Bankruptcy Chronicles

All of the cool cats are doin’ it this season!

The Milwaukee Archdiocese bankruptcy is sloggin’ through the courts, complete with mysterious monetary maneuvers, secret payouts and cardinal denials that would make St. Peter blush. And that’s just the beginning.

In the Diocese of Gallup, the 341 meeting with creditors is scheduled for December 19. This first big public hearing is the chance for creditors (in this case, victims of abuse) to ask questions of Bishop Wall and his attorneys about the bankruptcy. In other dioceses, such as Wilmington, Delaware, these hearings have been a window into the soul of the diocese.

From the Associated Press‘ coverage of the Wilmington 341 hearing:

But [Wilmington Diocese CFO Joseph] Corsini drew a hostile reaction when, in response to a question from a victims’ attorney about the diocese’s assets and liabilities, said he was looking at “a roomful of liabilities” [referring to the victims in the courtroom]. He quickly apologized for the remark.

Now, the Diocese of Stockton is doing the pre-bankruptcy dance. Saying that “no viable option has emerged other than reorganizing financially under the protection of bankruptcy court,” Stockton Bishop Stephen Blaire announced that the California diocese will probably declare bankruptcy after the first of the year.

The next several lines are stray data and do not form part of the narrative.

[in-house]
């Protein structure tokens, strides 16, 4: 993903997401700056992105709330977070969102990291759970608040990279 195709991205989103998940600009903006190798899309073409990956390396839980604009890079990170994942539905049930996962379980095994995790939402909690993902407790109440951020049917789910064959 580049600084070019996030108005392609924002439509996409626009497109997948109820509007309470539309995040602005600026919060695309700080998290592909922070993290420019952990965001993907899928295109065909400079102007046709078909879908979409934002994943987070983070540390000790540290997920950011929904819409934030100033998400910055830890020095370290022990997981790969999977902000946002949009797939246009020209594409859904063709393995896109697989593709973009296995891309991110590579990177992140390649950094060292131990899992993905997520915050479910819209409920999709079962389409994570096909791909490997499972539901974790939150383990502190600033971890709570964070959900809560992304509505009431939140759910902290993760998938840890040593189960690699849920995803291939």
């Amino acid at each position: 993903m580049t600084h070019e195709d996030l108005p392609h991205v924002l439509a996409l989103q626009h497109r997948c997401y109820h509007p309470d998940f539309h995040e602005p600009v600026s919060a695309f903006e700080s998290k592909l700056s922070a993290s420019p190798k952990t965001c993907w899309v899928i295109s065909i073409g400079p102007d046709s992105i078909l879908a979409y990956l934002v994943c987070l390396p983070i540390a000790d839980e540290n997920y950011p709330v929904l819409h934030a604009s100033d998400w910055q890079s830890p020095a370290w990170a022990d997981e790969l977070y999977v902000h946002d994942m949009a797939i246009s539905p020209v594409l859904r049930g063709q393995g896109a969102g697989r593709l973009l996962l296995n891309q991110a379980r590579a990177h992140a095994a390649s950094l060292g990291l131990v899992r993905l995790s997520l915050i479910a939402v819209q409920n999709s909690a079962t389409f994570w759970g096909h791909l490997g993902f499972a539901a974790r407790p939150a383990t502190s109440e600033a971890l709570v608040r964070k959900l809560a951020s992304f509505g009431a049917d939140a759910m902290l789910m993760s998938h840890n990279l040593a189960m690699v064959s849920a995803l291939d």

Of course, other viable options could have included removing Fr. Michael Kelly from ministry before a civil court found that he had abused a 10-year-old boy (and before the priest absconded to Ireland). Heck, Bishop Blaire could have saved millions of dollars by NOT engaging in a years-long underhanded legal battle with Kelly’s victim. Other viable options would have been for then-Bishop Roger Mahony to have removed serial predator Oliver O’Grady and informed law enforcement when he first learned that O’Grady was molesting kids. That could have saved millions of dollars and dozens of lives.

But children’s lives have never been a part of the “bottom line” for these church leaders. Unfortunately, moral bankruptcy can’t be tallied on a ledger sheet.



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